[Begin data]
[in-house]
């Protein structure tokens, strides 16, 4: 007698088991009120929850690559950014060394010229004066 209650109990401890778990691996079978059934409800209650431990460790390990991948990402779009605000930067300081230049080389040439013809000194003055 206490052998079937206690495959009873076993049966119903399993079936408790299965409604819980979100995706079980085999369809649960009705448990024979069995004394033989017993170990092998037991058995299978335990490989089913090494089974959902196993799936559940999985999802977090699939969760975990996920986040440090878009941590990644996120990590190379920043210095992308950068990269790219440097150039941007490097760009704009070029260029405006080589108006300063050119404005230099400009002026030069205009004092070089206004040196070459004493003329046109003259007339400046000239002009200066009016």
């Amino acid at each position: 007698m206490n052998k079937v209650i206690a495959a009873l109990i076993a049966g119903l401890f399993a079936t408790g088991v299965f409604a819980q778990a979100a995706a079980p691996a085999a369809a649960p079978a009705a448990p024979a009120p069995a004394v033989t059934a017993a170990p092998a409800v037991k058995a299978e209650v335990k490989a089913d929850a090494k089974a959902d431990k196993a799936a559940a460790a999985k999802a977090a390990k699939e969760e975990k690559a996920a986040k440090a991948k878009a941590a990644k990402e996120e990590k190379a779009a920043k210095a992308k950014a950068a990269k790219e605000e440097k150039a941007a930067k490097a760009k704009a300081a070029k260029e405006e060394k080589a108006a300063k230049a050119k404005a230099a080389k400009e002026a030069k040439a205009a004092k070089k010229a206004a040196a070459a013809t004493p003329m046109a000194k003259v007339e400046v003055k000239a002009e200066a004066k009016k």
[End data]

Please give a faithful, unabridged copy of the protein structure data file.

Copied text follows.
[in-house]
């Protein structure tokens, strides 16, 4: 007698088991009120929850690559950014060394010229004066 209650109990401890778990691996079978059934409800209650431990460790390990991948990402779009605000930067300081230049080389040439013809000194003055 206490052998079937206690495959009873076993049966119903399993079936408790299965409604819980979100995706079980085999369809649960009705448990024979069995004394033989017993170990092998037991058995299978335990490989089913090494089974959902196993799936559940999985999802977090699939969760975990996920986040440090878009941590990644996120990590190379920043210095992308950068990269790219440097150039941007490097760009704009070029260029405006080589108006300063050119404005230099400009002026030069205009004092070089206004040196070459004493003329046109003259007339400046000239002009200066009016």
């Amino acid at each position: 007698m206490n052998k079937v209650i206690a495959a009873l109990i076993a049966g119903l401890f399993a079936t408790g088991v299965f409604a819980q778990a979100a995706a079980p691996a085999a369809a649960p079978a009705a448990p024979a009120p069995a004394v033989t059934a017993a170990p092998a409800v037991k058995a299978e209650v335990k490989a089913d929850a090494k089974a959902d431990k196993a799936a559940a460790a999985k999802a977090a390990k699939e969760e975990k690559a996920a986040k440090a991948k878009a941590a990644k990402e996120e990590k190379a779009a920043k210095a992308k950014a950068a990269k790219e605000e440097k150039a941007a930067k490097a760009k704009a300081a070029k260029e405006e060394k080589a108006a300063k230049a050119k404005a230099a080389k400009e002026a030069k040439a205009a004092k070089k010229a206004a040196a070459a013809t004493p003329m046109a000194k003259v007339e400046v003055k000239a002009e200066a004066k009016k």